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When is a Time Series I(0)? - Exeter

when is a time Series I(0)? James Davidsony University of Exeter Forthcoming in The Methodology and Practice of Econometrics, a festschrift for David F. Hendry, Eds. Jennifer Castle and Neil Shepherd, Oxford University Press. Abstract This paper surveys the extensive recent literature on the problems of deciding what is meant by an I(0) process, and then deciding how to test for the property. A formidable di culty exists in the construction of consistent and asymptotically correctly sized tests for the I(0) hypothesis, and this may appear to place a question mark over the validity of a large area of econometric theory and practice. To overcome these di culties in practical applications, the paper proposes that a slightly di erent question needs to be posed, relating to the adequacy of approximation to asymptotic inference criteria in nite samples.

When is a Time Series I(0)? James Davidsony University of Exeter Forthcoming in The Methodology and Practice of Econometrics, a festschrift for David F.

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Transcription of When is a Time Series I(0)? - Exeter

1 when is a time Series I(0)? James Davidsony University of Exeter Forthcoming in The Methodology and Practice of Econometrics, a festschrift for David F. Hendry, Eds. Jennifer Castle and Neil Shepherd, Oxford University Press. Abstract This paper surveys the extensive recent literature on the problems of deciding what is meant by an I(0) process, and then deciding how to test for the property. A formidable di culty exists in the construction of consistent and asymptotically correctly sized tests for the I(0) hypothesis, and this may appear to place a question mark over the validity of a large area of econometric theory and practice. To overcome these di culties in practical applications, the paper proposes that a slightly di erent question needs to be posed, relating to the adequacy of approximation to asymptotic inference criteria in nite samples.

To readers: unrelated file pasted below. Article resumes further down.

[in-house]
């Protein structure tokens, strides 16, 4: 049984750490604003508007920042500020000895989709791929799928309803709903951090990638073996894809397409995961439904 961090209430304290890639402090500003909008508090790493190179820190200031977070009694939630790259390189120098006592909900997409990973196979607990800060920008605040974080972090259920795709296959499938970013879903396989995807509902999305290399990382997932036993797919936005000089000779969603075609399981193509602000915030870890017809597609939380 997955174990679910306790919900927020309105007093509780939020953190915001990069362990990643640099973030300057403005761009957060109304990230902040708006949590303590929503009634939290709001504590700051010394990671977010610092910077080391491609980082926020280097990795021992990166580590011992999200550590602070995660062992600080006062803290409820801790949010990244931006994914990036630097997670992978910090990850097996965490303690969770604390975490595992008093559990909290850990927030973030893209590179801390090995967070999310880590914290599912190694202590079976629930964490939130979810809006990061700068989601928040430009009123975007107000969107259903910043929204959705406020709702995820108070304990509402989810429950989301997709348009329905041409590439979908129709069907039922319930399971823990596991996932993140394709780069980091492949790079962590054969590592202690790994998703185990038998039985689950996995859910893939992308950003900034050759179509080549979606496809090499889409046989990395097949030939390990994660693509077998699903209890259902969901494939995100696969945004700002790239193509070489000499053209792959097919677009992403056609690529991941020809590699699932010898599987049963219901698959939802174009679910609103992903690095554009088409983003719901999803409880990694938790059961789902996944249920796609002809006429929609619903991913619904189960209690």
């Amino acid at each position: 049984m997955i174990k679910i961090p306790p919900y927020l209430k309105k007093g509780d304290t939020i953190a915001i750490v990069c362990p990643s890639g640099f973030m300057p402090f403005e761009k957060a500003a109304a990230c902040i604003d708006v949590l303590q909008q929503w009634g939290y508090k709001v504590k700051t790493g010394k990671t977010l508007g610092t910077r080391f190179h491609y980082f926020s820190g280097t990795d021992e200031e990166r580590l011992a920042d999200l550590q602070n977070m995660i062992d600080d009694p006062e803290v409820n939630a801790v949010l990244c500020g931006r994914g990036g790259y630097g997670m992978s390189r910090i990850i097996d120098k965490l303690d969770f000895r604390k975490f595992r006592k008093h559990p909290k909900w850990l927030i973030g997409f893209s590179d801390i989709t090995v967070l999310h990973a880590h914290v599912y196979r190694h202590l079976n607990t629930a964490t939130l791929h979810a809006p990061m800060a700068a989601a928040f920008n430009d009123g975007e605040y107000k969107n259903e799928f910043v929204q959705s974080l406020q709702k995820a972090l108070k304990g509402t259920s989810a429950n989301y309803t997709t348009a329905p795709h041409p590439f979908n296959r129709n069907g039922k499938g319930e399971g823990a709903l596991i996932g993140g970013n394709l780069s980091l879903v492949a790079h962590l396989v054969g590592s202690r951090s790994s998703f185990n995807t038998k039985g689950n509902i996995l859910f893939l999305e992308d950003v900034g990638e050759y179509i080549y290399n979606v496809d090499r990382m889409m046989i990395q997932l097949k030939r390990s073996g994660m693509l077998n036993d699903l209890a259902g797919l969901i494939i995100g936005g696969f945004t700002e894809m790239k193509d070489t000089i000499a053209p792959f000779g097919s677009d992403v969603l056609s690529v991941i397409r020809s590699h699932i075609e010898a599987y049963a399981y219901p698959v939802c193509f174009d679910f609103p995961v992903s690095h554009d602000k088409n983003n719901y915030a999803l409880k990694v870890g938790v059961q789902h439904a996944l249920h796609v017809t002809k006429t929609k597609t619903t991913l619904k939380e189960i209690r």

2 A simulation- based test, aimed at discriminating between data sets on this basis, is examined in a Monte Carlo experiment. 1 Introduction Since the inception of integrated time Series modelling in econometrics, the question of what constitutes a non-integrated'process has remained troublingly elusive. The inferential techniques developed for cointegration and related analyses require for their validity that the di erences of the data Series possess certain critical properties. These properties are nearly the same as those required for classical'asymptotics or, in other words, the application of the central limit theorem to approximate the distribution of regression coe cients and similar quantities. The project of doing time Series econometrics could hardly be viable, one would suppose, unless these properties could be both clearly delineated, and subject to veri cation.

3 Before the advent of cointegration these problems were often resolved willy-nilly, by an as- sumption of correct speci cation in the context of a fairly heroic conditioning exercise, whereby the explanatory variables in a model were held to be xed in repeated samples'. The only sto- chastic components left to model (the disturbances) could then be treated as independently and identically distributed, and their treatment was elementary. However implausible these classical assumptions may always have been, they are manifestly inadequate to deal with cointegration models, because here it not possible to hold the data conditionally xed. It is the observed Series themselves, not constructed disturbances, whose distributions must satisfy the critical regularity conditions. This paper shares a title with the rst version of a working paper that subsequently appeared as Davidson (2002).